Thursday, June 29, 2017
Wednesday, June 28, 2017
Watched two episodes of the BBC's diverting if fluffy "The Story of China," on the Song and Ming dynasties, but when I tried their online"Which Emperor Are You?" game I found I'm a Tang guy. Given the loaded questions I suspect most people who play will end up similarly.
Tuesday, June 27, 2017
Perhaps I can illustrate with some of my findings today. Reading a recent article by a young comparative philosopher who's part of a special discussion critiquing the Eurocentrism of the discipline of academic philosophy (so much for the republic of letters!) I've been asked to write a short comment on, I learned all sorts of fun things, including that the late 18th century Chinese novel 野叟曝言 narrated a Confucian hero's takeover of the world; it ends in the establishment of the most purely Confucian society of them all - in Europe!
I was also introduced to exciting ideas of one of this comparative philosopher's graduate school classmates, who's used Chinese traditions to suggest that philosophy might flourish if it moved from metaphors of conflict to those of play and the communities of aesthetic creativity and enjoyment. Following up one of her recent works (I'll have to wait until I'm back in NYC next week to actually read it, since UCSD doesn't have a copy of the book) I found it was in a book edited by one of my college classmates from undergraduate days, with whom I've long lost touch. Inhabiting these shelves, journals and databases are my people, known and unknown, forgotten and remembered.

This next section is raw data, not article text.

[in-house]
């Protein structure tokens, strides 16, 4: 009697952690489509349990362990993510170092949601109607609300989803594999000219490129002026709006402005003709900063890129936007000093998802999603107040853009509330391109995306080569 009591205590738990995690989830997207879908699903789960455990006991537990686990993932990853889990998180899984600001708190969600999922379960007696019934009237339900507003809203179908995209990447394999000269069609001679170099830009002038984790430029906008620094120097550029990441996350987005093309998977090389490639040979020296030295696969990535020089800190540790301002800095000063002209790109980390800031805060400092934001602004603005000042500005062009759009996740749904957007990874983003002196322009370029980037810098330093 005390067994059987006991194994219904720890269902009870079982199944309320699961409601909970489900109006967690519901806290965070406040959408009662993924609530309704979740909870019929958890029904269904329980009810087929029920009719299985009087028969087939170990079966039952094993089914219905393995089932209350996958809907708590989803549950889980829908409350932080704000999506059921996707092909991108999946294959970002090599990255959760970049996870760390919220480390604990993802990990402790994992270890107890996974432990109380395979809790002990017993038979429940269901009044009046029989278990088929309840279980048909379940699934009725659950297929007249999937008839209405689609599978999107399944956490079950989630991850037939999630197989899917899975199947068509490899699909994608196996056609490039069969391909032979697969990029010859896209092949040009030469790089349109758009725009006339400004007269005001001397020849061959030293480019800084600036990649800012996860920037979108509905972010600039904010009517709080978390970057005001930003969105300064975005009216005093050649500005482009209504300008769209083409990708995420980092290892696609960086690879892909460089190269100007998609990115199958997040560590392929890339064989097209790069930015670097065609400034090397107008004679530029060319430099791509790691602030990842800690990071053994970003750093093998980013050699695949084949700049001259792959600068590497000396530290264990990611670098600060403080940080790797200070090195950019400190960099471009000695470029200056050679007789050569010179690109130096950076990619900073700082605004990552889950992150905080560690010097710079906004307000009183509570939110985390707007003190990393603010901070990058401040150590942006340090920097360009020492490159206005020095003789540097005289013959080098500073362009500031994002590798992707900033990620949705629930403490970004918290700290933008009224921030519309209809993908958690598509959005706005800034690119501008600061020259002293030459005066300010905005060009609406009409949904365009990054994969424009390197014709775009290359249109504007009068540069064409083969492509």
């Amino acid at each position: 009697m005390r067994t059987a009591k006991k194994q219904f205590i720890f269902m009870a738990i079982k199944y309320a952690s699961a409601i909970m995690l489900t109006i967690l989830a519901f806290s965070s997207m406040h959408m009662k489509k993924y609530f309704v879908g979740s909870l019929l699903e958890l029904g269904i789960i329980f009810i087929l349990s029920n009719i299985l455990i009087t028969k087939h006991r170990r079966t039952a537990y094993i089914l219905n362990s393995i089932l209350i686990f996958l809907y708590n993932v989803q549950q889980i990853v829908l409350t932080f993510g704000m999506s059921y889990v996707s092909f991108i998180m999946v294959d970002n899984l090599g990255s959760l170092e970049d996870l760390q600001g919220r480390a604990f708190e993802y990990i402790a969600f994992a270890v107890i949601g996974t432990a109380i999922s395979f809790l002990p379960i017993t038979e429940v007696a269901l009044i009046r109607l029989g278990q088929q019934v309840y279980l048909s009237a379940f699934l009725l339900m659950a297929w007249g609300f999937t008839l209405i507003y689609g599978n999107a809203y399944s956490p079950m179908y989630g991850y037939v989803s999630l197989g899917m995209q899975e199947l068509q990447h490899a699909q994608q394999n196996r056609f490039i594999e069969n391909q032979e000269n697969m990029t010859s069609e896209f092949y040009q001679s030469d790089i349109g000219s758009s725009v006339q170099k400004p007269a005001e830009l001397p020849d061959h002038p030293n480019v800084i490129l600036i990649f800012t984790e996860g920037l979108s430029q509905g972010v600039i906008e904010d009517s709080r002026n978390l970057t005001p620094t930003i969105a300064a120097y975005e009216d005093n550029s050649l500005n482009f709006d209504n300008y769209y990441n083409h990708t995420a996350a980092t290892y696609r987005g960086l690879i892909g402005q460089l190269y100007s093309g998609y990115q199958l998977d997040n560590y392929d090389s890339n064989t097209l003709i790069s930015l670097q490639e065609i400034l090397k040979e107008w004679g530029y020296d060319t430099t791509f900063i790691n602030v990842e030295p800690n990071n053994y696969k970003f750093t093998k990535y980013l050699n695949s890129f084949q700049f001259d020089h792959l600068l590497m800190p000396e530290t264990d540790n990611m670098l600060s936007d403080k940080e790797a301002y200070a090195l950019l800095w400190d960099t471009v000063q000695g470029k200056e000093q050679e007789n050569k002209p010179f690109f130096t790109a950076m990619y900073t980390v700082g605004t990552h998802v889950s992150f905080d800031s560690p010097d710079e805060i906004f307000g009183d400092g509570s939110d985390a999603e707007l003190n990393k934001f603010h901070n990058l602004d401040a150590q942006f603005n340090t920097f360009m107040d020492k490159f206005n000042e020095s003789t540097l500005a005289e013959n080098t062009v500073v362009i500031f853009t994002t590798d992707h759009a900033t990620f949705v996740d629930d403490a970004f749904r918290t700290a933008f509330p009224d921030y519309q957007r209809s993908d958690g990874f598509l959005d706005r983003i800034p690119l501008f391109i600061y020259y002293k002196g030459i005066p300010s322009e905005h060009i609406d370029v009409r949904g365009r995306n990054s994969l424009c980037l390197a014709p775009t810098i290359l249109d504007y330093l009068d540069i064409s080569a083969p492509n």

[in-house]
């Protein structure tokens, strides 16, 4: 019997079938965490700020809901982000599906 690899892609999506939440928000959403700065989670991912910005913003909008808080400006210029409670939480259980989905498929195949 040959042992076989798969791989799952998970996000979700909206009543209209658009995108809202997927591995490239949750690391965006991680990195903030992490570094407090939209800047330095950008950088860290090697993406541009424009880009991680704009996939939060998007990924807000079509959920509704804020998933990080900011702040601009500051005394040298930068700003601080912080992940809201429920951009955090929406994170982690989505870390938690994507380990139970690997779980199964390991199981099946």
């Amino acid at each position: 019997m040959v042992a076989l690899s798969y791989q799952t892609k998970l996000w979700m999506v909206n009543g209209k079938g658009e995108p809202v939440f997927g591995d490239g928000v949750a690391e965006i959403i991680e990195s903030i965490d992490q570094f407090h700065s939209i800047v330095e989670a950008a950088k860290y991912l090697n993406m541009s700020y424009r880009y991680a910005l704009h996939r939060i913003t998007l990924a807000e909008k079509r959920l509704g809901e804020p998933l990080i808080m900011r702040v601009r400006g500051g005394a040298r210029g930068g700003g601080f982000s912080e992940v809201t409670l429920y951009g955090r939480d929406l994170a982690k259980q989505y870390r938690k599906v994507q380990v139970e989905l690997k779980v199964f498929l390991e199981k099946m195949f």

Monday, June 26, 2017
I managed to get lost in my own backyard today. I was trying to rediscover places I played as child in Crest Canyon, giddily following anything that looked like a trail. I found hidden canyons, dark forests, grassy valleys, bare mountaintops... and then the trails disappeared.
Eventually I was able to find the trail I'd come on and retrace my steps to the familiar north-south trail. I remain amazed that this rich uncharted world is tucked away so close by.
Friday, June 23, 2017
So I'm not wrong, every time I come to Southern California, to feel like this is the future. Not that I live in the past. Apparently Brooklyn's among the few places in the north and east with a race/ethnicity/ gender/age breakdown like that predicted for the whole land post-2050.
Thursday, June 22, 2017
Tuesday, June 20, 2017
Thursday, June 15, 2017
Wednesday, June 14, 2017
Tuesday, June 13, 2017
Monday, June 12, 2017
It's been a long time coming, but I've finally been to see the "footie" at the "G" - an Australian Rules Football match at the Melbourne Cricket Grounds! I'd been told from first arriving in Oz that sport was the national religion, and, in Victoria, footie in particular. I've seen bits on television and made a half-hearted effort at understanding what was going on - there seem to be few rules, as there are few lines on the pitch. I've met people who've played (including my nephews as tykes doing Auskick), and a woman whose father was a famous footballer, who, she proudly told me, broke every bone in his body (the players have none of the armor of American football players), even his fingers!
But it really is different seeing it live, the vast oval below you, seventy thousand fans around you, and unbelievably energetic long-legged players racing one way and another far below, the ball changing sides constantly, the scale of things alternating between graceful long kicks, elegant passing and tangled scrimages. The word "balletic" recurs in people's praise of the game (at least among the people I know), and beyond the moments when a bunch of men rise, Kierkegaard-style, into the air to catch a kicked ball, there is a grace and a fluid joy to the whole thing - quite the antithesis of the US' static pointillistic national sports (except basketball and hockey, I suppose). The teams playing were Collingwood vs. Melbourne, and underdog Melbourne squeaked out a victory against the fearsome Collingwood, so that was nice, too.